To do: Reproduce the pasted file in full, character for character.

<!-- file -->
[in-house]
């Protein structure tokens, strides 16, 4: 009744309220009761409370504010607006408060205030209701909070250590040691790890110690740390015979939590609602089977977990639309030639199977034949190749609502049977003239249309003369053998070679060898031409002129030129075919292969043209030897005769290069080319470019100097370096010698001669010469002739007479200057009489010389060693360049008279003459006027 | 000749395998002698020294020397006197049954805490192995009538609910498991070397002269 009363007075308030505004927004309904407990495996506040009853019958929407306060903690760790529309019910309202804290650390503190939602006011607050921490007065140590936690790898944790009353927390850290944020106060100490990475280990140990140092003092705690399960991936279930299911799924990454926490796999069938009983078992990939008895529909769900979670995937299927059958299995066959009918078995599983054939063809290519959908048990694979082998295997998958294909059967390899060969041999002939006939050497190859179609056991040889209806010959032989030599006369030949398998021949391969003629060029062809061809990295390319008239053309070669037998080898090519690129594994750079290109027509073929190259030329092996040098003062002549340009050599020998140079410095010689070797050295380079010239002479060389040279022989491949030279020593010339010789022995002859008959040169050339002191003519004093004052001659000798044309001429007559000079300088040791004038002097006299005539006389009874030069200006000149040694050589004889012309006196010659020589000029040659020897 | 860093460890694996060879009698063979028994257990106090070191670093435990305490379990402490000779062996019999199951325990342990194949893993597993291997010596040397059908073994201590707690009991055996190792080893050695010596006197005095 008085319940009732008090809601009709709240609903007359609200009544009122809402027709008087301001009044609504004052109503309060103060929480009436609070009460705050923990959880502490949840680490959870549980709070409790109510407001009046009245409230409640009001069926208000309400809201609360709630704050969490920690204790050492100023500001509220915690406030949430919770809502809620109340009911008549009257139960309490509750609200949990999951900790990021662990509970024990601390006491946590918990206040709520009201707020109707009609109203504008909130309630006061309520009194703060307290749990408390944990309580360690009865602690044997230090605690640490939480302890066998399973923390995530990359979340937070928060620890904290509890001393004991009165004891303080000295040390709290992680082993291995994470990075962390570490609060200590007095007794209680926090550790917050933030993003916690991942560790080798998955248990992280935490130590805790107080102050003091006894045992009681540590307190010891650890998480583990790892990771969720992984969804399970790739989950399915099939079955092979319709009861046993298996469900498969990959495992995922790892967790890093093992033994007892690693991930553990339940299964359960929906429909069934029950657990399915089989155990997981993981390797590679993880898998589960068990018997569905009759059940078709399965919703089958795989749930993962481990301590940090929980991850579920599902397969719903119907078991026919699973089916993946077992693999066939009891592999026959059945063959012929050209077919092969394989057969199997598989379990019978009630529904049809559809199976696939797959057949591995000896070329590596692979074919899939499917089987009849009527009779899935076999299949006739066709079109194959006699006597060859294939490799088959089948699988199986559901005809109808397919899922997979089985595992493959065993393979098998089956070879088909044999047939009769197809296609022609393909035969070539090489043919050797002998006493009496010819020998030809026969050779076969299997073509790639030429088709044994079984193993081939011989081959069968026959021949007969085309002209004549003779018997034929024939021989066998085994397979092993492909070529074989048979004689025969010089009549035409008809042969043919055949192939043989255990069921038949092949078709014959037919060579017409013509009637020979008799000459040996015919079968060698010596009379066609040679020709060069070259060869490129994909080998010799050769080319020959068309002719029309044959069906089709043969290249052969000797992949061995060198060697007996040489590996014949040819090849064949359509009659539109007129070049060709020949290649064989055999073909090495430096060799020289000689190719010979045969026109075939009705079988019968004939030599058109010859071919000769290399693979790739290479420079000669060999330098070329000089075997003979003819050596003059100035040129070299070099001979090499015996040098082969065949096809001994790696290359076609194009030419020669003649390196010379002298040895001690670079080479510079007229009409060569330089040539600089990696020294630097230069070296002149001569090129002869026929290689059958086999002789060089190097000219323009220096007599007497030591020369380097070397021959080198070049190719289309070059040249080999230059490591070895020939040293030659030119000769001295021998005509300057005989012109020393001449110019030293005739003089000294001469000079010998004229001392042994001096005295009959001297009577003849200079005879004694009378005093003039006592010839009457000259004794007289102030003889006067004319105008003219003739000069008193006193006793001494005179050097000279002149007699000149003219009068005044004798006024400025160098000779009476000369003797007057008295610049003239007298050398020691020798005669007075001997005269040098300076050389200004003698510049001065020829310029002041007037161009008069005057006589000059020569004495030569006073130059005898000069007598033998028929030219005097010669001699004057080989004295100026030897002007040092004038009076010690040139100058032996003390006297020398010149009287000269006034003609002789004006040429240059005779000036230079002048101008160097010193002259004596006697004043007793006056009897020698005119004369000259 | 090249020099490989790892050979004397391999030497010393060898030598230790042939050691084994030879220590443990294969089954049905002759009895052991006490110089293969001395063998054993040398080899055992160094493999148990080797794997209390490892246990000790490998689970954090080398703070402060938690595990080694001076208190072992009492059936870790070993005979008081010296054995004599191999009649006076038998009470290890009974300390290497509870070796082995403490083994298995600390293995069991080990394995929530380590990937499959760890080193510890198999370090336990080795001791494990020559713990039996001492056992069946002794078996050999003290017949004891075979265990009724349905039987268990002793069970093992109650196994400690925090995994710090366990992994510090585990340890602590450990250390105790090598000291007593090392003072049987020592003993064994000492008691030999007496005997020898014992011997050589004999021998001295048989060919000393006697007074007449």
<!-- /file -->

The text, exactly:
[in-house]
């Protein structure tokens, strides 16, 4: 009744309220009761409370504010607006408060205030209701909070250590040691790890110690740390015979939590609602089977977990639309030639199977034949190749609502049977003239249309003369053998070679060898031409002129030129075919292969043209030897005769290069080319470019100097370096010698001669010469002739007479200057009489010389060693360049008279003459006027 | 000749395998002698020294020397006197049954805490192995009538609910498991070397002269 009363007075308030505004927004309904407990495996506040009853019958929407306060903690760790529309019910309202804290650390503190939602006011607050921490007065140590936690790898944790009353927390850290944020106060100490990475280990140990140092003092705690399960991936279930299911799924990454926490796999069938009983078992990939008895529909769900979670995937299927059958299995066959009918078995599983054939063809290519959908048990694979082998295997998958294909059967390899060969041999002939006939050497190859179609056991040889209806010959032989030599006369030949398998021949391969003629060029062809061809990295390319008239053309070669037998080898090519690129594994750079290109027509073929190259030329092996040098003062002549340009050599020998140079410095010689070797050295380079010239002479060389040279022989491949030279020593010339010789022995002859008959040169050339002191003519004093004052001659000798044309001429007559000079300088040791004038002097006299005539006389009874030069200006000149040694050589004889012309006196010659020589000029040659020897 | 860093460890694996060879009698063979028994257990106090070191670093435990305490379990402490000779062996019999199951325990342990194949893993597993291997010596040397059908073994201590707690009991055996190792080893050695010596006197005095 008085319940009732008090809601009709709240609903007359609200009544009122809402027709008087301001009044609504004052109503309060103060929480009436609070009460705050923990959880502490949840680490959870549980709070409790109510407001009046009245409230409640009001069926208000309400809201609360709630704050969490920690204790050492100023500001509220915690406030949430919770809502809620109340009911008549009257139960309490509750609200949990999951900790990021662990509970024990601390006491946590918990206040709520009201707020109707009609109203504008909130309630006061309520009194703060307290749990408390944990309580360690009865602690044997230090605690640490939480302890066998399973923390995530990359979340937070928060620890904290509890001393004991009165004891303080000295040390709290992680082993291995994470990075962390570490609060200590007095007794209680926090550790917050933030993003916690991942560790080798998955248990992280935490130590805790107080102050003091006894045992009681540590307190010891650890998480583990790892990771969720992984969804399970790739989950399915099939079955092979319709009861046993298996469900498969990959495992995922790892967790890093093992033994007892690693991930553990339940299964359960929906429909069934029950657990399915089989155990997981993981390797590679993880898998589960068990018997569905009759059940078709399965919703089958795989749930993962481990301590940090929980991850579920599902397969719903119907078991026919699973089916993946077992693999066939009891592999026959059945063959012929050209077919092969394989057969199997598989379990019978009630529904049809559809199976696939797959057949591995000896070329590596692979074919899939499917089987009849009527009779899935076999299949006739066709079109194959006699006597060859294939490799088959089948699988199986559901005809109808397919899922997979089985595992493959065993393979098998089956070879088909044999047939009769197809296609022609393909035969070539090489043919050797002998006493009496010819020998030809026969050779076969299997073509790639030429088709044994079984193993081939011989081959069968026959021949007969085309002209004549003779018997034929024939021989066998085994397979092993492909070529074989048979004689025969010089009549035409008809042969043919055949192939043989255990069921038949092949078709014959037919060579017409013509009637020979008799000459040996015919079968060698010596009379066609040679020709060069070259060869490129994909080998010799050769080319020959068309002719029309044959069906089709043969290249052969000797992949061995060198060697007996040489590996014949040819090849064949359509009659539109007129070049060709020949290649064989055999073909090495430096060799020289000689190719010979045969026109075939009705079988019968004939030599058109010859071919000769290399693979790739290479420079000669060999330098070329000089075997003979003819050596003059100035040129070299070099001979090499015996040098082969065949096809001994790696290359076609194009030419020669003649390196010379002298040895001690670079080479510079007229009409060569330089040539600089990696020294630097230069070296002149001569090129002869026929290689059958086999002789060089190097000219323009220096007599007497030591020369380097070397021959080198070049190719289309070059040249080999230059490591070895020939040293030659030119000769001295021998005509300057005989012109020393001449110019030293005739003089000294001469000079010998004229001392042994001096005295009959001297009577003849200079005879004694009378005093003039006592010839009457000259004794007289102030003889006067004319105008003219003739000069008193006193006793001494005179050097000279002149007699000149003219009068005044004798006024400025160098000779009476000369003797007057008295610049003239007298050398020691020798005669007075001997005269040098300076050389200004003698510049001065020829310029002041007037161009008069005057006589000059020569004495030569006073130059005898000069007598033998028929030219005097010669001699004057080989004295100026030897002007040092004038009076010690040139100058032996003390006297020398010149009287000269006034003609002789004006040429240059005779000036230079002048101008160097010193002259004596006697004043007793006056009897020698005119004369000259 | 090249020099490989790892050979004397391999030497010393060898030598230790042939050691084994030879220590443990294969089954049905002759009895052991006490110089293969001395063998054993040398080899055992160094493999148990080797794997209390490892246990000790490998689970954090080398703070402060938690595990080694001076208190072992009492059936870790070993005979008081010296054995004599191999009649006076038998009470290890009974300390290497509870070796082995403490083994298995600390293995069991080990394995929530380590990937499959760890080193510890198999370090336990080795001791494990020559713990039996001492056992069946002794078996050999003290017949004891075979265990009724349905039987268990002793069970093992109650196994400690925090995994710090366990992994510090585990340890602590450990250390105790090598000291007593090392003072049987020592003993064994000492008691030999007496005997020898014992011997050589004999021998001295048989060919000393006697007074007449």